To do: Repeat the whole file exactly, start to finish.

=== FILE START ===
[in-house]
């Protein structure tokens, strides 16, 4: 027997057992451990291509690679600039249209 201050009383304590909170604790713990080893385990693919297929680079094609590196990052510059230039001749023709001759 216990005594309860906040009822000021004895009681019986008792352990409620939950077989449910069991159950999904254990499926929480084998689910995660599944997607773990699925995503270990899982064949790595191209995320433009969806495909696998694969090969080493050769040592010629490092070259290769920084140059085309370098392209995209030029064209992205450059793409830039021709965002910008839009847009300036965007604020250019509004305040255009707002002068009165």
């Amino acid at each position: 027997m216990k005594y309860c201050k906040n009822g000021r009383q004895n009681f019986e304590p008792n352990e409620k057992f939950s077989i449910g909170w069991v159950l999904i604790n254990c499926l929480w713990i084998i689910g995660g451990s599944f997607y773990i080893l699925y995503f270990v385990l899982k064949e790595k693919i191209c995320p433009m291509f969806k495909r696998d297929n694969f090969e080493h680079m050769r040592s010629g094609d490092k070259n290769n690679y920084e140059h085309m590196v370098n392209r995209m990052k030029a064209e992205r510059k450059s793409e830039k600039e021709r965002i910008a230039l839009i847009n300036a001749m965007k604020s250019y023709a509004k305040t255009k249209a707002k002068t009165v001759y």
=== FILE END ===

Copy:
[in-house]
């Protein structure tokens, strides 16, 4: 027997057992451990291509690679600039249209 201050009383304590909170604790713990080893385990693919297929680079094609590196990052510059230039001749023709001759 216990005594309860906040009822000021004895009681019986008792352990409620939950077989449910069991159950999904254990499926929480084998689910995660599944997607773990699925995503270990899982064949790595191209995320433009969806495909696998694969090969080493050769040592010629490092070259290769920084140059085309370098392209995209030029064209992205450059793409830039021709965002910008839009847009300036965007604020250019509004305040255009707002002068009165």
């Amino acid at each position: 027997m216990k005594y309860c201050k906040n009822g000021r009383q004895n009681f019986e304590p008792n352990e409620k057992f939950s077989i449910g909170w069991v159950l999904i604790n254990c499926l929480w713990i084998i689910g995660g451990s599944f997607y773990i080893l699925y995503f270990v385990l899982k064949e790595k693919i191209c995320p433009m291509f969806k495909r696998d297929n694969f090969e080493h680079m050769r040592s010629g094609d490092k070259n290769n690679y920084e140059h085309m590196v370098n392209r995209m990052k030029a064209e992205r510059k450059s793409e830039k600039e021709r965002i910008a230039l839009i847009n300036a001749m965007k604020s250019y023709a509004k305040t255009k249209a707002k002068t009165v001759y």